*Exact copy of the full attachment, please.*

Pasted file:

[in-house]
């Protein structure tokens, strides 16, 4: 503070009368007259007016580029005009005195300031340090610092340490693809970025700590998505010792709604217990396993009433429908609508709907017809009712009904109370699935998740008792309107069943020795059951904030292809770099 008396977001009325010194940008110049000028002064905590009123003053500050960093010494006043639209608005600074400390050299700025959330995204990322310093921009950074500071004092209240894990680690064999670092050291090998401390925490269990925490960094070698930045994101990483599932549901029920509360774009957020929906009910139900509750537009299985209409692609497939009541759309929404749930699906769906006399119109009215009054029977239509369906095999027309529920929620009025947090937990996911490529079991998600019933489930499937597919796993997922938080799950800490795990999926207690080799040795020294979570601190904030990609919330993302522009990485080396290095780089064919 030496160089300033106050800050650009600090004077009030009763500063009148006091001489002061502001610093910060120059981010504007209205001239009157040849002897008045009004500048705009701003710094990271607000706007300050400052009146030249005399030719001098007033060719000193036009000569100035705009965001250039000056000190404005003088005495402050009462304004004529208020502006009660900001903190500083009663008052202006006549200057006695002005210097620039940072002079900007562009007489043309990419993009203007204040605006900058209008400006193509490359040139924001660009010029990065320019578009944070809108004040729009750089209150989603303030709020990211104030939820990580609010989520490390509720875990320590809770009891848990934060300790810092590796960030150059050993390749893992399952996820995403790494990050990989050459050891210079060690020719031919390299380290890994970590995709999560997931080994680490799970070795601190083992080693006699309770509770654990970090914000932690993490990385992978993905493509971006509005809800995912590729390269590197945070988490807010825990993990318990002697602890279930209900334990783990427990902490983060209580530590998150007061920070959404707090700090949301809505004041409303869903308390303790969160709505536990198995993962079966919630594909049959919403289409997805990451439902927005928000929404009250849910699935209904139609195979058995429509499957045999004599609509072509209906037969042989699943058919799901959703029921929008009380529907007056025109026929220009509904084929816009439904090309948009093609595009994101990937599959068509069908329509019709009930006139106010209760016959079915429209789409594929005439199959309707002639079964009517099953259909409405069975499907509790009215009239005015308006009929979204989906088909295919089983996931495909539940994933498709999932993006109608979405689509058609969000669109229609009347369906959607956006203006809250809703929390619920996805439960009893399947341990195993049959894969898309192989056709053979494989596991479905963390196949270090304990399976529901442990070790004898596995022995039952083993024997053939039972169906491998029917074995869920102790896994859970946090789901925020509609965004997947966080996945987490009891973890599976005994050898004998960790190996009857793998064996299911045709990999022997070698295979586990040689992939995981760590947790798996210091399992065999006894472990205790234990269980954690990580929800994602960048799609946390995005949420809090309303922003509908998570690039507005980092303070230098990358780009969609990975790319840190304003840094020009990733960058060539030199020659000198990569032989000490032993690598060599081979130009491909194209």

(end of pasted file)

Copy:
[in-house]
């Protein structure tokens, strides 16, 4: 503070009368007259007016580029005009005195300031340090610092340490693809970025700590998505010792709604217990396993009433429908609508709907017809009712009904109370699935998740008792309107069943020795059951904030292809770099 008396977001009325010194940008110049000028002064905590009123003053500050960093010494006043639209608005600074400390050299700025959330995204990322310093921009950074500071004092209240894990680690064999670092050291090998401390925490269990925490960094070698930045994101990483599932549901029920509360774009957020929906009910139900509750537009299985209409692609497939009541759309929404749930699906769906006399119109009215009054029977239509369906095999027309529920929620009025947090937990996911490529079991998600019933489930499937597919796993997922938080799950800490795990999926207690080799040795020294979570601190904030990609919330993302522009990485080396290095780089064919 030496160089300033106050800050650009600090004077009030009763500063009148006091001489002061502001610093910060120059981010504007209205001239009157040849002897008045009004500048705009701003710094990271607000706007300050400052009146030249005399030719001098007033060719000193036009000569100035705009965001250039000056000190404005003088005495402050009462304004004529208020502006009660900001903190500083009663008052202006006549200057006695002005210097620039940072002079900007562009007489043309990419993009203007204040605006900058209008400006193509490359040139924001660009010029990065320019578009944070809108004040729009750089209150989603303030709020990211104030939820990580609010989520490390509720875990320590809770009891848990934060300790810092590796960030150059050993390749893992399952996820995403790494990050990989050459050891210079060690020719031919390299380290890994970590995709999560997931080994680490799970070795601190083992080693006699309770509770654990970090914000932690993490990385992978993905493509971006509005809800995912590729390269590197945070988490807010825990993990318990002697602890279930209900334990783990427990902490983060209580530590998150007061920070959404707090700090949301809505004041409303869903308390303790969160709505536990198995993962079966919630594909049959919403289409997805990451439902927005928000929404009250849910699935209904139609195979058995429509499957045999004599609509072509209906037969042989699943058919799901959703029921929008009380529907007056025109026929220009509904084929816009439904090309948009093609595009994101990937599959068509069908329509019709009930006139106010209760016959079915429209789409594929005439199959309707002639079964009517099953259909409405069975499907509790009215009239005015308006009929979204989906088909295919089983996931495909539940994933498709999932993006109608979405689509058609969000669109229609009347369906959607956006203006809250809703929390619920996805439960009893399947341990195993049959894969898309192989056709053979494989596991479905963390196949270090304990399976529901442990070790004898596995022995039952083993024997053939039972169906491998029917074995869920102790896994859970946090789901925020509609965004997947966080996945987490009891973890599976005994050898004998960790190996009857793998064996299911045709990999022997070698295979586990040689992939995981760590947790798996210091399992065999006894472990205790234990269980954690990580929800994602960048799609946390995005949420809090309303922003509908998570690039507005980092303070230098990358780009969609990975790319840190304003840094020009990733960058060539030199020659000198990569032989000490032993690598060599081979130009491909194209």